It’s always refreshing to read Miranda Kenneally’s stories about determined, talented young women, and I think teen readers will appreciate seeing how universal feelings of self-doubt and insecurity can be, even for people who seem to have it all. It’s also refreshing to see the portrayal of the different home lives and coping mechanisms the various main and secondary characters have, and to get pretty good solid advice about life in general by paying attention to the words of the characters’ coaches.

As with the author’s earlier books, the storyline is set in Hundred Oaks, Tennessee, and familiar characters from other books pop up in cameo roles. While all of the Hundred Oaks books work perfectly well as stand-alones, it is pretty fun to read several (or all) and see the connections and shout-outs.

I heartily recommend Miranda Kenneally’s books for teen readers and for adults who like realistic, optimistic, honest depictions of young adult life.

Interested in this author? Check out my reviews of other books by Miranda Kenneally:
Racing Savannah
Breathe, Annie, Breathe
Jesse’s Girl
Defending Taylor
Catching Jordan


The details:

Title: Coming Up For Air
Author: Miranda Kenneally
Publisher: Sourcebooks Fire
Publication date: July 4, 2017
Length: 320 pages
Genre: Young adult contemporary fiction
Source: Review copy courtesy of the publisher via NetGalley



Shelf Control #63: Conversion

Shelves final

Welcome to Shelf Control — an original feature created and hosted by Bookshelf Fantasies.

Shelf Control is a weekly celebration of the unread books on our shelves. Pick a book you own but haven’t read, write a post about it (suggestions: include what it’s about, why you want to read it, and when you got it), and link up! Fore more info on what Shelf Control is all about, check out my introductory post, here.

Want to join in? Shelf Control posts go up every Wednesday. See the guideline sat the bottom of the post, and jump on board!


My Shelf Control pick this week is:

ConversionTitle: Conversion
Author: Katherine Howe
Published: 2014
Length: 402 pages

What it’s about (synopsis via Goodreads):

From the New York Times bestselling author of The Physick Book of Deliverance Dane comes a chilling mystery—Prep meets The Crucible.

It’s senior year at St. Joan’s Academy, and school is a pressure cooker. College applications, the battle for valedictorian, deciphering boys’ texts: Through it all, Colleen Rowley and her friends are expected to keep it together. Until they can’t.

First it’s the school’s queen bee, Clara Rutherford, who suddenly falls into uncontrollable tics in the middle of class. Her mystery illness quickly spreads to her closest clique of friends, then more students and symptoms follow: seizures, hair loss, violent coughing fits. St. Joan’s buzzes with rumor; rumor blossoms into full-blown panic.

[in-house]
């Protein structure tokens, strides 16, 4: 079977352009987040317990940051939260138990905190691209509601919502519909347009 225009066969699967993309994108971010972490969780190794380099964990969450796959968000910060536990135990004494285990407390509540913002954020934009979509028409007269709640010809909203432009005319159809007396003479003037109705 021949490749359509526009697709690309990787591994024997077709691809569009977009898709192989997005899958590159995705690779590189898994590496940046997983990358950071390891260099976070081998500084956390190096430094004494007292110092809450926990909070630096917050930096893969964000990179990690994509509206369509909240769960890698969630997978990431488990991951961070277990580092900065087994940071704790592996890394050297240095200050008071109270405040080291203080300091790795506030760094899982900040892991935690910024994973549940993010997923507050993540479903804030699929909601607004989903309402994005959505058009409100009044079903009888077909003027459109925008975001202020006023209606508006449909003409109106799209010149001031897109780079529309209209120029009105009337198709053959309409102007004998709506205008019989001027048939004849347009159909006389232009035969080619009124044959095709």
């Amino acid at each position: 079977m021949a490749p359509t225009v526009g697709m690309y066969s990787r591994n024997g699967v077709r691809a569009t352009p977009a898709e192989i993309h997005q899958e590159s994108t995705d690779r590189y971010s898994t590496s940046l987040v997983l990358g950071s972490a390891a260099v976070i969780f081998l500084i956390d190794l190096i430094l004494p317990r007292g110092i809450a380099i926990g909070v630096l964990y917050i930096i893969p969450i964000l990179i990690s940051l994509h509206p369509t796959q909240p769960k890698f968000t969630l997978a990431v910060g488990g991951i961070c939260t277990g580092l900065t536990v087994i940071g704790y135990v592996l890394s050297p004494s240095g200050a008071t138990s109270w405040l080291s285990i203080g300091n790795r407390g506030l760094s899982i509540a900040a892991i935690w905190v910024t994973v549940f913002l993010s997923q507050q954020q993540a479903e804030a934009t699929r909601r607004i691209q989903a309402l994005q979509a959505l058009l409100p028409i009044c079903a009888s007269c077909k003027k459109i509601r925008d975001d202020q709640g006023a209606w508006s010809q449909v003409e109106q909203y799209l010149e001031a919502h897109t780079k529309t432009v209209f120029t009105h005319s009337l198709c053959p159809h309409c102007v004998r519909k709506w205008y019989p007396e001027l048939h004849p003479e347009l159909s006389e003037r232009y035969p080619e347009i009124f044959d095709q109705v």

Soon the media descends on Danvers, Massachusetts, as everyone scrambles to find something, or someone, to blame. Pollution? Stress? Or are the girls faking? Only Colleen—who’s been reading The Crucible for extra credit—comes to realize what nobody else has: Danvers was once Salem Village, where another group of girls suffered from a similarly bizarre epidemic three centuries ago . . .

Inspired by true events—from seventeenth-century colonial life to the halls of a modern-day high school—Conversion casts a spell. With her signature wit and passion, New York Times bestselling author Katherine Howe delivers an exciting and suspenseful novel, a chilling mystery that raises the question, what’s really happening to the girls at St. Joan’s?

How I got it:

I bought it.

When I got it:

Last year.

Why I want to read it:

I’d had my eye on this book since I first heard about it as an upcoming new release. I thought Katherine Howe’s earlier novel, The Physick Book of Deliverance Dane, was pretty terrific! Conversion is another witchy book, and I love the sound of The Crucible being incorporated into a contemporary YA story.


Want to participate in Shelf Control? Here’s how:

  • Write a blog post about a book that you own that you haven’t read yet.
  • Add your link in the comments!
  • And if you’d be so kind, I’d appreciate a link back from your own post.
  • Check out other posts, and…

Have fun!


Thursday Quotables: The Sun Is Also A Star


Welcome back to Thursday Quotables! This weekly feature is the place to highlight a great quote, line, or passage discovered during your reading each week.  Whether it’s something funny, startling, gut-wrenching, or just really beautifully written, Thursday Quotables is where my favorite lines of the week will be, and you’re invited to join in!

NEW! Thursday Quotables is now using a Linky tool! Be sure to add your link if you have a Thursday Quotables post to share.


The Sun Is Also A Star by Nicola Yoon
(published 2016)

There was so much lovely writing in this new YA novel. Here’s a little snippet:

“You can’t really be falling for me,” she says, quieter now. Her voice is somewhere between distress and disbelief.

Again I don’t have anything to say. Even I’m surprised by how much I’ve been feeling for her all day. The thing about falling is you don’t have any control on your way down.

Check out my review of this new release!

What lines made you laugh, cry, or gasp this week? Do tell!

If you’d like to participate in Thursday Quotables, it’s really simple:

  • Write a Thursday Quotables post on your blog. Try to pick something from whatever you’re reading now. And please be sure to include a link back to Bookshelf Fantasies in your post (, if you’d be so kind!
  • Click on the linky button (look for the cute froggie face) below to add your link.
  • After you link up, I’d love it if you’d leave a comment about my quote for this week.